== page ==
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Message: FYI: A scientific breakthrough on the control of the bad cholesterol

FYI: A scientific breakthrough on the control of the bad cholesterol

posted on Nov 24, 2008 05:57AM

Attention News/Health Editors:

A scientific breakthrough on the control of the bad cholesterol
MONTREAL, Nov. 24 /CNW Telbec/ - A study performed by the team of Dr.
Nabil G. Seidah, Director of the Biochemical Neuroendocrinology Research Unit
at the IRCM, shows for the very first time that the degradation by PCSK9 of
the LDLR receptor, which is responsible for removing the bad cholesterol
(LDL-cholesterol) from the bloodstream, may be inhibited by a third protein,
annexin A2. This major discovery co-authored by Gaétan Mayer, a postdoctoral
fellow, Steve Poirier, a doctoral student, and Dr. Seidah was published on
November 14 in the Journal of Biological Chemistry (JBC).
Genetic studies on humans have clearly shown that PCSK9 is a prime
therapeutic target for the prevention and treatment of cardiovascular
diseases. PCSK9 proprotein convertase promotes the degradation of the receptor
responsible for eliminating LDL-cholesterol particles. Thus, the presence of
PCSK9 leads to a surplus of bad cholesterol in the bloodstream and contributes
to plaque formation, leading to blockage of blood vessels and arteries. This
phenomenon is a major risk factor that can lead to cardiovascular diseases,
such as heart attack, atherosclerosis and stroke. Mutations of human genes
have demonstrated that a rise in PCSK9 activity results in a major increase in
LDL-cholesterol and familial hypercholesterolemia. Conversely, in people with
a non-functional mutation in the gene coding for PCSK9, a decrease in its
activity brings down the LDL-cholesterol concentration levels in the
bloodstream and diminishes by up to 88% the risks of developing cardiovascular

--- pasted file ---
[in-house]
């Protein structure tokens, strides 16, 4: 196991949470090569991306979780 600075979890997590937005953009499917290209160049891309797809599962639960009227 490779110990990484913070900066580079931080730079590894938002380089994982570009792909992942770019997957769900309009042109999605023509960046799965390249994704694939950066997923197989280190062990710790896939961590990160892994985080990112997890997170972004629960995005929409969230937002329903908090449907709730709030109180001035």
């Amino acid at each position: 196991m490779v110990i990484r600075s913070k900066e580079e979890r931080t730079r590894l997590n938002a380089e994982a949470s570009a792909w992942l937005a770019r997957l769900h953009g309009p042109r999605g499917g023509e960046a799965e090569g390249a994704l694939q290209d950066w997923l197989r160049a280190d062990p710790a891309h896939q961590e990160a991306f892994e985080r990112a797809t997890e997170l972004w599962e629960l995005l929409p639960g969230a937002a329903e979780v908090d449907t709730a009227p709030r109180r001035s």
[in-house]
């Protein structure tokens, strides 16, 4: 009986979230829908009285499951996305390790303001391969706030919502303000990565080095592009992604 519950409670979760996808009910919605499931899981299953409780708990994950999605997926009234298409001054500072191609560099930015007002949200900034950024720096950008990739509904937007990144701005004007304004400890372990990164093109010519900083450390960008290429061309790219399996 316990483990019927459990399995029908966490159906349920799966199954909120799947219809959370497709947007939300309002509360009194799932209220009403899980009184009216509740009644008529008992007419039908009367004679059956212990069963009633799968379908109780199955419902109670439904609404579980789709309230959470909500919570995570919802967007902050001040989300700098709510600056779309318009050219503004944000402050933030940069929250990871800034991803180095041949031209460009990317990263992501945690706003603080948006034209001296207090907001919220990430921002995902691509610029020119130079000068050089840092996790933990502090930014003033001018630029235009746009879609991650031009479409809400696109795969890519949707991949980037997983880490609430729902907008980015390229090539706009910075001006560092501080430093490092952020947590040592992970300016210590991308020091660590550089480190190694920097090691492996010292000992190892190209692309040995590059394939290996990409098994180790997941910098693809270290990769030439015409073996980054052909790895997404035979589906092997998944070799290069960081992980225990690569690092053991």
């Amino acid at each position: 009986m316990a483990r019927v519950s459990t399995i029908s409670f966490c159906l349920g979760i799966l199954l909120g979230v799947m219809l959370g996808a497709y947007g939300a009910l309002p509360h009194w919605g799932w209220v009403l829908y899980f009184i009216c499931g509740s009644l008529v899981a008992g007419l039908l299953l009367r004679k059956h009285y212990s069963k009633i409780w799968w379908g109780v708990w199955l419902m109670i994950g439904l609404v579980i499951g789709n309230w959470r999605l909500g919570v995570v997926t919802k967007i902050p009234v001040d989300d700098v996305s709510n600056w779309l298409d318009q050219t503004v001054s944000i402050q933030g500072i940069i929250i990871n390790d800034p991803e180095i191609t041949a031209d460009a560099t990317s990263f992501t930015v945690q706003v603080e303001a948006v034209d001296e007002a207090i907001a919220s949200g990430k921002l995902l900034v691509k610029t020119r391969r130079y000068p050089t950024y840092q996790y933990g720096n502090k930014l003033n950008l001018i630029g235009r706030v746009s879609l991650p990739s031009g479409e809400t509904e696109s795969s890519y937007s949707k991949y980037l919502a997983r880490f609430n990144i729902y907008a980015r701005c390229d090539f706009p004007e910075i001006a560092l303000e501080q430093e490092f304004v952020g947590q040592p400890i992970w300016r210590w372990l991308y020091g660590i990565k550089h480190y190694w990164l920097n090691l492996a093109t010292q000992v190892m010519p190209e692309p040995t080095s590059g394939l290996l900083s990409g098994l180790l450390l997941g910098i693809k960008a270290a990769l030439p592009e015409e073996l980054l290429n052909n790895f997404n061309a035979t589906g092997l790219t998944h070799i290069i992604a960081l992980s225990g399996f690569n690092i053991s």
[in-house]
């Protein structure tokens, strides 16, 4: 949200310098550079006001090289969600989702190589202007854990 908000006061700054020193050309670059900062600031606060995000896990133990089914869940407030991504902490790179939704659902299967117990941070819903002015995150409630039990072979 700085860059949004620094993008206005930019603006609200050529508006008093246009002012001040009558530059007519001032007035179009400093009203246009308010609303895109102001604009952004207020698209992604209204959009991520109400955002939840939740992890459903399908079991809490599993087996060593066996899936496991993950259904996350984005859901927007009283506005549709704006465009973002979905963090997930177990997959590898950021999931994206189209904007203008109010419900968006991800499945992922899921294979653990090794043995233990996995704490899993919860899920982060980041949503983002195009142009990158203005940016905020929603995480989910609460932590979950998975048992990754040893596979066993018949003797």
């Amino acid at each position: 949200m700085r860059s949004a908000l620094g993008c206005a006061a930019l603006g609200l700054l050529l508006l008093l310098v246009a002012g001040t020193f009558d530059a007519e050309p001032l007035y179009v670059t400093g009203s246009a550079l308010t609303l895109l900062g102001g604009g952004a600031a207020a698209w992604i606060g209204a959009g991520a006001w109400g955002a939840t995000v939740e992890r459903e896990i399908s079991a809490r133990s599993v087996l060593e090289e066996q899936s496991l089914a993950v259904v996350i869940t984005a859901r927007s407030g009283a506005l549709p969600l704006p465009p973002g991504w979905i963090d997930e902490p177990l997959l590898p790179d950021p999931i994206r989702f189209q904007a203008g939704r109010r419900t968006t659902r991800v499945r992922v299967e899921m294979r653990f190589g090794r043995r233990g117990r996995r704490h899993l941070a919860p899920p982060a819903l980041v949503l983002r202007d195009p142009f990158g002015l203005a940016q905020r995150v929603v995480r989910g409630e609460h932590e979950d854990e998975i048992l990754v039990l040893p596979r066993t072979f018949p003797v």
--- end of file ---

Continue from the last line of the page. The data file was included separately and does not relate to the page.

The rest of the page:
"By performing a series of biochemical experiments, we discovered that
annexin A2 binds strongly to PCSK9 and inhibits its function," remarks Gaétan
Mayer, the article's first author. This discovery should pave the way toward
the development of a new drug that would lower blood cholesterol to
recommended levels. Currently, cholesterol lowering drugs known as "statins"
are used by more than 25 million people worldwide. Statins decrease
cholesterol synthesis and increase the number of LDL-receptors, thus
efficiently decreasing plasma cholesterol levels; however, they also increase
the amount of PCSK9, which degrades those receptors, thus reducing the effect
of statins. A drug that would block PCSK9 could either be used alone or
jointly with statins and would be highly beneficial to patients in whom
statins do not work or are unable to take this drug.
This work was supported by the Canadian Institutes of Health Research
(CIHR) and by a Canada Research Chair.

Reference: Mayer G, Poirier S, and Seidah NG. (2008) Annexin A2 is a
C-terminal PCSK9-binding protein that regulates endogenous low density
lipoprotein receptor levels. J Biol Chem, November 14; 283(46): 31791-801.

The on-line version of this article is available at: .

Dr. Nabil G. Seidah is Director of the Research Unit on Biochemical
Neuroendocrinology and Director of the Cardiovascular and Metabolic Diseases
Research Theme at IRCM. He is Director of a CIHR team on cardiovascular
disorders. He is also Full Researcher at the department of medicine at
Université de Montréal and Associate Member of the department of experimental
medicine at McGill University. Dr. Seidah is the holder of the Canada Research
Chair in Precursor Proteolysis.

Established in 1967, the IRCM ( now has 37 research units
specialized in areas as diversified as systems biology, immunity and viral
infections, cardiovascular and metabolic diseases, cancer, medicinal
chemistry, clinical research and ethical reflection. It has a staff of more
than 450. The IRCM is an independent institution, affiliated to Université de
Montréal. It has built over the years a close collaboration with McGill

For further information: Nabil G. Seidah, Ph.D., Director of the
Biochemical Neuroendocrinology Research Unit, (514) 987-5609,
[email protected];; Lucette Thériault,
Communications Director, (514) 987-5535, [email protected];

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